Monday, December 21, 2009
When I was a child the holidays seemed to go on for months. At the beginning of December the decorations would go up and as schedules slowed and school let out, we were left with plenty of time to sit around the tree with a cup of cider or hot cocoa and take in the season.
Today, I’m lucky if it feels like Christmas the week leading up to the 25th. Usually I get in the holiday spirit as I run around town, fighting crowds in an effort to cross off my Christmas list. While I love finding gifts for the important people in my life, I find it somewhat sad that I can’t get in the spirit until the shopping begins.
I didn’t know this was true for me until my family decided not to do Christmas gifts this year. In an effort to focus on what’s most important – time together – this year we are cooking meals with each other instead of buying gifts. Though I did just receive notification that one Thomas H. Durff has sent me a gift subscription to The Atlantic Monthly (someone’s cheating!).
The sad news is that without the many shopping trips in search of the perfect gift, I found myself totally lacking in Christmas spirit. Determined to redefine Christmas traditions so I can get in the holiday mood without racking up a huge credit card bill, I turned to the kitchen.
I wanted to make something in bulk so I could use the resulting product as gifts, but I didn’t want to make cookies. Decorated cookies may look festive, but I don’t really care for the way they taste. Then I stumbled on an article about homemade truffles in one of the Martha Stewart publications. I knew I could get creative with flavored ganache fillings and really how difficult could they be? Note to self: If I ever think, ‘really how difficult could they be,’ again, I will clear my calendar for the weekend and prepare to make seven trips to the store for more toppings, chocolate and gift boxes. When you’re doing something for the first time and not really using a set recipe, look out, things are going to get ugly.
While Martha’s ganache truffles seemed to stay perfectly firm with no coating, mine melted on contact with any finger that was near room temperature. And while all the articles I could find on coating truffles with chocolate seemed to think it wasn’t really necessary to temper the chocolate, my coating turned into a clumpy glob when I did not. I’m still attempting to make up with the boyfriend who was the recipient of, “get the f*$% out of the kitchen,” when the coating wasn’t going on smoothly.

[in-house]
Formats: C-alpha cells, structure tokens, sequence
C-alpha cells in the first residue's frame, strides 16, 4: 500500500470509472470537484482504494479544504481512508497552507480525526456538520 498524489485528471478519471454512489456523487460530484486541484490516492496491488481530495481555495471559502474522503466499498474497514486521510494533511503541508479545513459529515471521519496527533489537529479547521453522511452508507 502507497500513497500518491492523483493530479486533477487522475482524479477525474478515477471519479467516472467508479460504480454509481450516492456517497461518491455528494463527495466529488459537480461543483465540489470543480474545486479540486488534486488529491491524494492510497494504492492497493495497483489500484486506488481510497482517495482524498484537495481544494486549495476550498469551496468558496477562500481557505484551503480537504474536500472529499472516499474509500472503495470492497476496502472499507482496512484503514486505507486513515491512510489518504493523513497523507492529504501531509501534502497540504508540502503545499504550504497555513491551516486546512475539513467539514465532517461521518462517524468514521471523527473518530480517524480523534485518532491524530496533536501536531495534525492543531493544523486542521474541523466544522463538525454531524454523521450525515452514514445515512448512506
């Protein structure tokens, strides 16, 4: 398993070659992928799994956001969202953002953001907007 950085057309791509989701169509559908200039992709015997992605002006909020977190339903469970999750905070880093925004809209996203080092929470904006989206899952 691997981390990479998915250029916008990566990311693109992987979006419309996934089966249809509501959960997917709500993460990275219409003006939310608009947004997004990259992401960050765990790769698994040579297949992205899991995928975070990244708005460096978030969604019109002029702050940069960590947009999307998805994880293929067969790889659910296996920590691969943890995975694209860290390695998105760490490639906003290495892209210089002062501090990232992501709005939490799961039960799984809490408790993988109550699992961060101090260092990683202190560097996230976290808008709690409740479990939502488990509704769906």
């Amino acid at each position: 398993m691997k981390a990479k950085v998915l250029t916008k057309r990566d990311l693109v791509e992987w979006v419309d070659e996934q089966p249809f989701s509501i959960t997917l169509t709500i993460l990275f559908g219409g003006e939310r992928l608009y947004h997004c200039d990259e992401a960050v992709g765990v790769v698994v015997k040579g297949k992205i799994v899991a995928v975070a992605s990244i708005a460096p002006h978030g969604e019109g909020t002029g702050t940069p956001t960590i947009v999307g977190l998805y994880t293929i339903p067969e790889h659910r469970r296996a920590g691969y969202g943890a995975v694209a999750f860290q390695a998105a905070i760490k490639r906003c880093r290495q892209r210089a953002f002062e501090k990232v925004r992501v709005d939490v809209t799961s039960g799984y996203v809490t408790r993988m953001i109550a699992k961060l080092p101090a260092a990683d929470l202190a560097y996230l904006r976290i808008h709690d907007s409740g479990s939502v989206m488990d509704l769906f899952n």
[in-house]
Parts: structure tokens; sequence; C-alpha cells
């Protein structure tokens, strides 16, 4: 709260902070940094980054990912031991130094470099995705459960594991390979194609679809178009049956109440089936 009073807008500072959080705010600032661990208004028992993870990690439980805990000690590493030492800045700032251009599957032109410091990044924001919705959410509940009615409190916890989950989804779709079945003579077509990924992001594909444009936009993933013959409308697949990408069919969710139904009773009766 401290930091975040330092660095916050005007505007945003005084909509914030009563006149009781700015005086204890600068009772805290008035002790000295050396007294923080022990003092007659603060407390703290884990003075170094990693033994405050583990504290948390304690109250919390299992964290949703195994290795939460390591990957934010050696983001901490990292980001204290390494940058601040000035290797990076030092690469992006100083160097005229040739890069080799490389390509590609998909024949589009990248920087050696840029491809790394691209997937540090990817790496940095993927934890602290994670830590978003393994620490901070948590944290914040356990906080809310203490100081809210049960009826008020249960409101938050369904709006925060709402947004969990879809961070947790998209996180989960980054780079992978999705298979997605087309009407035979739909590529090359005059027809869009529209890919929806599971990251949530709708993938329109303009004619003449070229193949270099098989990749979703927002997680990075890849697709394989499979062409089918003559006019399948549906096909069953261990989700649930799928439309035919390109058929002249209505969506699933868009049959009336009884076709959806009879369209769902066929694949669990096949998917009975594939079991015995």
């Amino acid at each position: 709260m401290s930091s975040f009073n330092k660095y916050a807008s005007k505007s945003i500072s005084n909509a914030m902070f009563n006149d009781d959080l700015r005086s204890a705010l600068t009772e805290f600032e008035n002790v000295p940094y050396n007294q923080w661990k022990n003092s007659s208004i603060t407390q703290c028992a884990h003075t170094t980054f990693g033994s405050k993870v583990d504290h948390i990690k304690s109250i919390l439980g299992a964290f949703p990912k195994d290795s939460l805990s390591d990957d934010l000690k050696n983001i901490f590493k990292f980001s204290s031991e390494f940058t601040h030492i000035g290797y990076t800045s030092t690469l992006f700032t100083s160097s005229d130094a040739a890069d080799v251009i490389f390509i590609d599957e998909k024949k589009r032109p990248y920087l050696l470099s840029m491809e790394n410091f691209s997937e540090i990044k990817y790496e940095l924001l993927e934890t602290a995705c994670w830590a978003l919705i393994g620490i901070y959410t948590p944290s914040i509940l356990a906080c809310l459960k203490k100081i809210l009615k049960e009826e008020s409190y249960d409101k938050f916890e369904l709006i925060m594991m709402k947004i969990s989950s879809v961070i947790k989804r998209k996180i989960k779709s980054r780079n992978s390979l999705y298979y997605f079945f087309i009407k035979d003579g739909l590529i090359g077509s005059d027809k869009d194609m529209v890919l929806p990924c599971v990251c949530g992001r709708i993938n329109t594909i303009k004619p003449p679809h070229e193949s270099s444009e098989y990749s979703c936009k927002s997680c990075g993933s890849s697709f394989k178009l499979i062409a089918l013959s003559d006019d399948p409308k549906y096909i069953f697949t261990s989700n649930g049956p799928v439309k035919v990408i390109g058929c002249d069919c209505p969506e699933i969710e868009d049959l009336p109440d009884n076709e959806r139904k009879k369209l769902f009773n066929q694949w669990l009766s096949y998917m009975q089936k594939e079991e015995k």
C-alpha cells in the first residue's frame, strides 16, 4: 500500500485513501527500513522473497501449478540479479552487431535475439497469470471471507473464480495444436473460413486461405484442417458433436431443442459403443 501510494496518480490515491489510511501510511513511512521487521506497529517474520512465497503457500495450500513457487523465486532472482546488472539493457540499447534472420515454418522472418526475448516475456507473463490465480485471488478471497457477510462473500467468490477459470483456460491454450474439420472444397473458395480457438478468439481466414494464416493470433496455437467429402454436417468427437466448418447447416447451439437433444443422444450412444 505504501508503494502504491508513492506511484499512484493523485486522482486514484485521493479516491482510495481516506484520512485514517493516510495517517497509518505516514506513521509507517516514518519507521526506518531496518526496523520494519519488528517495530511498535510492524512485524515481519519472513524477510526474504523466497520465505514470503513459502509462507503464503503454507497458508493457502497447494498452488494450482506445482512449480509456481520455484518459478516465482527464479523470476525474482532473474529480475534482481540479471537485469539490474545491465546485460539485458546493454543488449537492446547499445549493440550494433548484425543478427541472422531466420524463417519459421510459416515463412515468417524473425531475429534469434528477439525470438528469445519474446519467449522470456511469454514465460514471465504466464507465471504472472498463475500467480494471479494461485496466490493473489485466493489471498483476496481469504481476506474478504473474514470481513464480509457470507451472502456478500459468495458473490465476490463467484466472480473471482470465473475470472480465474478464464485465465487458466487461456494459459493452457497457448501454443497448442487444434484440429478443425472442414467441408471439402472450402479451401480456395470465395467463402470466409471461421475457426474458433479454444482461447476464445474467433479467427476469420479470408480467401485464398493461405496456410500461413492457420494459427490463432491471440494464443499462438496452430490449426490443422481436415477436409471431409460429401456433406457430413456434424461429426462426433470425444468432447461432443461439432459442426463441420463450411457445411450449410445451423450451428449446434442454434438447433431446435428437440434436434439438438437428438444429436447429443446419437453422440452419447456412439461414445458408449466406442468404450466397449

So, did I fail miserably at getting myself into the Christmas spirit? Not entirely. First, the crazed trips to the store seemed to bring back that sense of holiday urgency that had been missing from my December. Second, by the time I got through the fifteenth bag of chocolate and had the kinks worked out, I was left with some decent looking truffles and the feeling that I would be able to spread a little chocolaty holiday cheer after all.
If you have time left in your holiday schedule and want to try these at home, I’ve included the basic ratio of cream to chocolate for the ganache filling as well as the four variations I created to add more flavor. If you don’t want the truffles melting on contact, coat them with chocolate that has been tempered. You can read about how to temper your chocolate here. It’s not that difficult and worth the time.
Ganache Truffle Filling
Makes about 40 truffles
16 oz chocolate (dark, semi-sweet or milk – your choice)
1 2/3 cups heavy cream
To use these variations, add the flavoring to the cream right as it comes to a simmer, but before you turn off the heat:
Chile truffles – 3/4 t cayenne pepper
Peanut butter truffles – 3/4 to about 1 cup of creamy peanut butter
Mint truffles – replace 12 oz of the chocolate with mint flavored chocolate
Earl Grey truffles – place 12 bags of Earl Grey in the cream, turn off the heat and let steep for 20 minutes. Remove the tea bags and reheat the cream slightly before adding to the chocolate.
Place 16 ounces of the chocolate of your choice in a heatproof bowl. Place the cream in a small saucepan and bring just to a simmer. Keep a close watch as simmering cream will very quickly boil over. Add any of the flavorings included above to the cream or create your own variations. Pour the warm cream over the chocolate and whisk until fully incorporated. Allow the mixture to cool slightly and then let it set in the refrigerator overnight.
Cover a cookie sheet with parchment paper and use a small ice cream scoop or melon baller to portion out the ganache into small spheres, about 1-inch in diameter. Roll the ganache pieces between your hands to make a smoother circle. It’s not necessary, but I highly recommend using disposable, protective gloves for this part. It’s more sanitary if you’re giving the truffles as gifts and you’ll be washing your hands every five minutes if you don’t. Allow the ganache pieces to chill in the refrigerator again while you prepare the chocolate coating.
Select your chocolate coating (again, your choice of dark, semi-sweet, milk, etc.). I found that it took about 24 ounces to coat 80 truffles. Temper the chocolate according to the directions found here and use a dipping tool or toothpicks to submerge the ganache in coating. I read everything I could find on the best way to dip, but trial and error seemed to be the most helpful. Just submerge the ganache in the coating and try to get the excess off before setting it back on the cookie sheet to harden. If you’re topping the chocolate coating in anything (chopped nuts, sea salt, candy cane pieces, etc.) do this right away before the chocolate begins to harden. Place the coated truffles in the refrigerator overnight or for at least four hours, if you’re in a hurry, to fully harden.
Package as desired and spread your own version of chocolaty holiday cheer.